Web Services: Revolutionize your business

Industry is talking of Web Services to the height of Petronas Towers. For an IT
professional unaware of Web Services following questions come up,
1. How practical is it when it comes to implementation?
2. Are they real, or hype?
3. Why Web Services?
4. Who will be benefited?

Before answering the above questions, let’s present a small scenario, when some
ISV or an organization had to sell their services in the form of components, they
would write component compile it and make available on the stores (websites).
Potential consumers of the product, needed to know where the product is available,
after they search it, they incorporate it in their business application. It sounds quite
straightforward, but the story is not over yet. Proceeding with the change in the
product, provider had to modify the component and remarket with changes. This is
a perfect example of providing reusable components that could be used by varying

Coming on to intra enterprise application management scenario, where locations are
spread physically and geographically, application required remote access to services
running on physically distributed terminals. It evolved the concept that’s known with
varying names in various technologies viz. “Remote Method Invocation”, “Remote
Procedure Call”, “Distributed Component Object Model”, “Common Object Request
Broker Architecture” and many more. Making remote calls phenomenon added great
value to the distributed computing. However, all of these technologies required a
dedicated connection to be maintained to bind, listen, send and receive data.

Considering the limitations of two different approaches discussed above, industry felt
the need of having some mechanism that would allow
1. Remote Method Calls without maintaining dedicated connections
2. A centralized way of managing the change in components
3. Better advertising and selling perspectives
4. Cross platform, Robust and Extensible access 

Microsoft, IBM, Sun, Ariba along with other companies came up with an extension to a
common data exchange mechanism that was already being used for data
interchange in EDI and EFT, namely XML. The standard was first named as SDL
(Service Description Language) by MS, but the industry agreed upon a common
name of WSDL (Web SDL). Theoretically, a web application running on any platform,
container or server needed to generate a common format of data for response to a
service request. WSDL is a SOAP (Simple Object Access Protocol) based standard
that encapsulates the functionality within an XML document.

What are Web Services after all? Web Services are web applications available
through HTTP (that is a stateless protocol and allows asynchronous requests), and
can be requested by any client running on any platform and application, and in
response to the request WS will return data in the form of WSDL, which can then be
utilized to generate a “proxy” or representation library of the web service.
Subsequently, this library can be used in the implementing application and web
service’s methods can be invoked. The mechanism sounds quite similar to RPC and

RMI, but with significant differences of being operated on stateless protocol HTTP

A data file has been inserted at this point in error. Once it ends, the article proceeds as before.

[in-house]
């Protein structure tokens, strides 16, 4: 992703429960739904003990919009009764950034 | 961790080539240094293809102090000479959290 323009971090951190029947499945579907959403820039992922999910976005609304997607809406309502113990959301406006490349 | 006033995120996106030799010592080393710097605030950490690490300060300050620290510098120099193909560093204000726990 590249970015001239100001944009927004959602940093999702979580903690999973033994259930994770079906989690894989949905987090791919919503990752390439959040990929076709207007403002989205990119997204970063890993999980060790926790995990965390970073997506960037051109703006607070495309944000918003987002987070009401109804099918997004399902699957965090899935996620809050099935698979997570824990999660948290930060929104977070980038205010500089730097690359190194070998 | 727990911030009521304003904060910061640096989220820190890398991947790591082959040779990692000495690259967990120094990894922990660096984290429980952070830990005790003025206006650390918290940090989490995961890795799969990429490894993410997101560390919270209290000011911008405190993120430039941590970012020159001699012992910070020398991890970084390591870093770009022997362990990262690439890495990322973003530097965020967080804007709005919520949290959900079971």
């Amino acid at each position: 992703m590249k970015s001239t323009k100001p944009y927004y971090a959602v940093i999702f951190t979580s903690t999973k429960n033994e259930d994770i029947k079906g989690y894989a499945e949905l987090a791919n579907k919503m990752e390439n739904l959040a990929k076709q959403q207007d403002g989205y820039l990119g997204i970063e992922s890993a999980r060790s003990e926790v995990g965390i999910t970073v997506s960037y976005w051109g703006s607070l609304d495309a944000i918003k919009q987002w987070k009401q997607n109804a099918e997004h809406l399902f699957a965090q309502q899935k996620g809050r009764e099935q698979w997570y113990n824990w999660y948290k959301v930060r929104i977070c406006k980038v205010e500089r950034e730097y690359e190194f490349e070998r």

and being able to execute on any platform. Web Services have solution to all the desired functionalities stated as desired.

We’ll now see the answers to questions discussed at the start:
How practical are web services when it comes to implementation: Despite of short
span of Web Services inception, most of the corporates, ISVs and other entities have
started to provide some of their business components’ functionalities through Web
Services. Bablefish Translation provider is a perfect example, which is provided by
legendry search engine Alta Vista. Other examples include WhenU.com’s world
weather service. The benefit implementer gets is the ease of use and freedom to use
in any kind of software.

Are they real, or hype? Whenever a new technology is introduced in the market, it’s
nothing but hype. But as the time grows and technology matures stakeholders
understand the real stand of the technology. Since Web Services concept was
support by industry legends like MS, IBM, Sun, it started in its winning spree within
these organizations, but in a short span all of the other stakeholders understood the
benefits it provides. Oracle.com published a massive article in Oracle magazine that
was titled “Web Services are Real”. The objective was of course to market their
Oracle Portal Server in context of Web Services, but it provided insights of actual
implementation of a Secure Architecture that uses J2EE and Oracle to provide robust
business services. Since the industry is adopting Web Services at a geometric rate, it
is relevant to say “They are Real !”

Why Web Services: It provides an independent, flexible, robust, scalable and
industry wide standard that makes distributed computing peanuts. More benefits are
already discussed.

Who is benefited? : Web Services provide one stop solution to businesses,
developers, consumers and UDDI business registry nodes that “host” the “logical
repository” of web services. Businesses feel more comfortable in version control of
the component/service while developers just have to know the URI of the WSDL of
web services. More significantly they can programmatically search the UDDI registry
using simple SDKs provided by most of the vendors. Ultimate consumers of the web
service can make a SOAP request to the WSDL, ROPE (Remote Object Proxy Engine)
generates a proxy on the fly and remotely methods of the service can be invoked,
there are no hiccups of installation, registration and distribution of the components.

At last we can conclude that Web Services are all set to revolutionize the modern
businesses that deal with distributed computing.